When malocclusion was determined based on cephalometric data, greater mean protrusion of the mandibular incisors and inclination of the maxillary incisors seem to occur among children breastfed for more than 6 months in comparison with those breastfed for less than 6 months and those who were bottle-fed.1919. Sánchez-Molins M, Grau Carbó J, Lischeid Graig C, Ustrell Torrent JM. Comparative study of the craniofacial growth depending on the type of lactation received. Eur J Paediatr Dent. 2010;11(2):87-92. Notwithstanding, this study presented the lowest methodology quality and shortcomings with respect to response rate, sample representativeness, control for confounding variables, and selection of individuals with feeding habits.

Some limitations of the present systematic review should be acknowledged. The first one regards the lack of homogeneous data for a meta-analysis. The included studies had different methodologies and different measures for malocclusion, thus hindering the pooling of data.1414. Higgins JP, Thompson SG. Quantifying heterogneneity in meta-analysis. Stat Med. 2002 Jun;21(11):1539-58. doi:10.1002/sim.1186 The second flaw noted during data compilation was the limited number of articles that met our eligibility criteria. Additionally, most evidence found was cross-sectional and no high quality study addressing the association between feeding habits and the occurrence of malocclusion in mixed and permanent dentitions was identified. Finally, the authors of the included articles were unable to group, separately, children who had exclusive breastfeeding or bottle feeding and mixed feeding, making the comparison between those groups impossible. Therefore, breastfeeding and bottle feeding could not be confirmed as risk factors for malocclusion in children and adolescents.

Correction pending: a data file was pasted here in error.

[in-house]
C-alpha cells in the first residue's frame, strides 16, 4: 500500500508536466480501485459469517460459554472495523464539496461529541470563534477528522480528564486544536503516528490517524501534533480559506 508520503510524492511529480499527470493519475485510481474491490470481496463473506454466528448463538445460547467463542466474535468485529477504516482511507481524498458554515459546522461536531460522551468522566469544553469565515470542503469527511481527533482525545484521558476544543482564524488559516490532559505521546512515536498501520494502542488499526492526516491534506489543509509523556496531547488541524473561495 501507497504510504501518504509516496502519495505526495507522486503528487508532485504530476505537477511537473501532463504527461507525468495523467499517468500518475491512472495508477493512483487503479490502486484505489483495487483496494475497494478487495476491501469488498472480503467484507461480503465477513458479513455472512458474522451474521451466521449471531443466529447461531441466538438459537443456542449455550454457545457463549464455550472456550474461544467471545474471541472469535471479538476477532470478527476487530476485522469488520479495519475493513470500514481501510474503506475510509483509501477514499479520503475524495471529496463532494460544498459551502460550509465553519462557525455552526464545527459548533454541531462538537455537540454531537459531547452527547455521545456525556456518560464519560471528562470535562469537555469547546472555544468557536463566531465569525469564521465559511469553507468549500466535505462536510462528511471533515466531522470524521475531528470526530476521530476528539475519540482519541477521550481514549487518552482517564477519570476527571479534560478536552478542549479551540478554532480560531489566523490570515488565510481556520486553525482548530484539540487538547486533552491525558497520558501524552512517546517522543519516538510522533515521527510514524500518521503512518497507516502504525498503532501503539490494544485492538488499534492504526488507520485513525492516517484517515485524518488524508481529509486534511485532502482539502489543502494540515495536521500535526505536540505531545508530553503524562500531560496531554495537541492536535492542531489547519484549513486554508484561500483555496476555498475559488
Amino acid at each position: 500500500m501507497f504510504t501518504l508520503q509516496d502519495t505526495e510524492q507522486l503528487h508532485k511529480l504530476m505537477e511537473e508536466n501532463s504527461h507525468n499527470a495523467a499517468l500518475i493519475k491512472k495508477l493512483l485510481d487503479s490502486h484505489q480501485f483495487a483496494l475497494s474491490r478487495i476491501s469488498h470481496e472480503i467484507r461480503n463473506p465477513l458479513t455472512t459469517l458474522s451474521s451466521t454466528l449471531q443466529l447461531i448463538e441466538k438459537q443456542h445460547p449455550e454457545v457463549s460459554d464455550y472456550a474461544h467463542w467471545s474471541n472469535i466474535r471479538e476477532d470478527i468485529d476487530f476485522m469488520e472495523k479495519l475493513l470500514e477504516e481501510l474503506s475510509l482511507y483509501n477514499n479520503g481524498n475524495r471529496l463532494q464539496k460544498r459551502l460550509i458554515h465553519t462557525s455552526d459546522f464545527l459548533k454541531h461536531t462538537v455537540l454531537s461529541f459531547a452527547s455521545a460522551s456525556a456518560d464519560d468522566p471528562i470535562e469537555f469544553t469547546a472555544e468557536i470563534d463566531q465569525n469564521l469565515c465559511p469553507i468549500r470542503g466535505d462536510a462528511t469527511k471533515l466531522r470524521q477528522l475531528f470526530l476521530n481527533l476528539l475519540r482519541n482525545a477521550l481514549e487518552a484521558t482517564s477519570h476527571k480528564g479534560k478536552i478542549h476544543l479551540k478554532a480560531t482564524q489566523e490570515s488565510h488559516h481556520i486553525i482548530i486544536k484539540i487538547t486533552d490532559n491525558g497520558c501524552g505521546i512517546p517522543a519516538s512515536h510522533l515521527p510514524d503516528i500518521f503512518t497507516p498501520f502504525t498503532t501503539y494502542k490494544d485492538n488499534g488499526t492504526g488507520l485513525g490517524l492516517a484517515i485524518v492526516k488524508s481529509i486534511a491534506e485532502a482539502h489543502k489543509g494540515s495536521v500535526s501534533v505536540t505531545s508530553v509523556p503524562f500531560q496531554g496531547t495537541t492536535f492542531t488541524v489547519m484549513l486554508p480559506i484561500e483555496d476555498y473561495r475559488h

Further research with stronger methodological strategies should be conducted to examine the association between feeding habits and malocclusion in mixed and permanent dentitions. Future studies should also consider the longitudinal design to assess such association more accurately. In cohort evaluations, participants are disease-free at the onset of the study and data regarding exposure to risk factors are collected at distinct points in time before the outcome. Thus, this design enables the assessment of causal hypothesis.2626. Levin KA. Study design IV. Cohort studies. Evid Based Dent. 2006;7(2):51-2. doi:10.1038/sj.ebd.6400407

Conclusion

The findings presented herein do not support an association between breastfeeding and bottle feeding and the occurrence of malocclusion in mixed and permanent dentitions.

The association between feeding practices and this outcome of concern requires additional investigation through prospective cohort studies.

Appendix 1


Articles excluded after full text evaluation and reasons for exclusion

Acknowledgments

This study was supported by the Coordenação de Aperfeiçoamento do Pessoal de Nível Superior - CAPES, Fundação de Amparo à Pesquisa do estado de Minas Gerais - FAPEMIG, Conselho Nacional de Desenvolvimento Científico e Tecnológico - CNPq, and Pró-Reitoria de Pesquisa/Universidade Federal de Minas Gerais - PRPq/UFMG.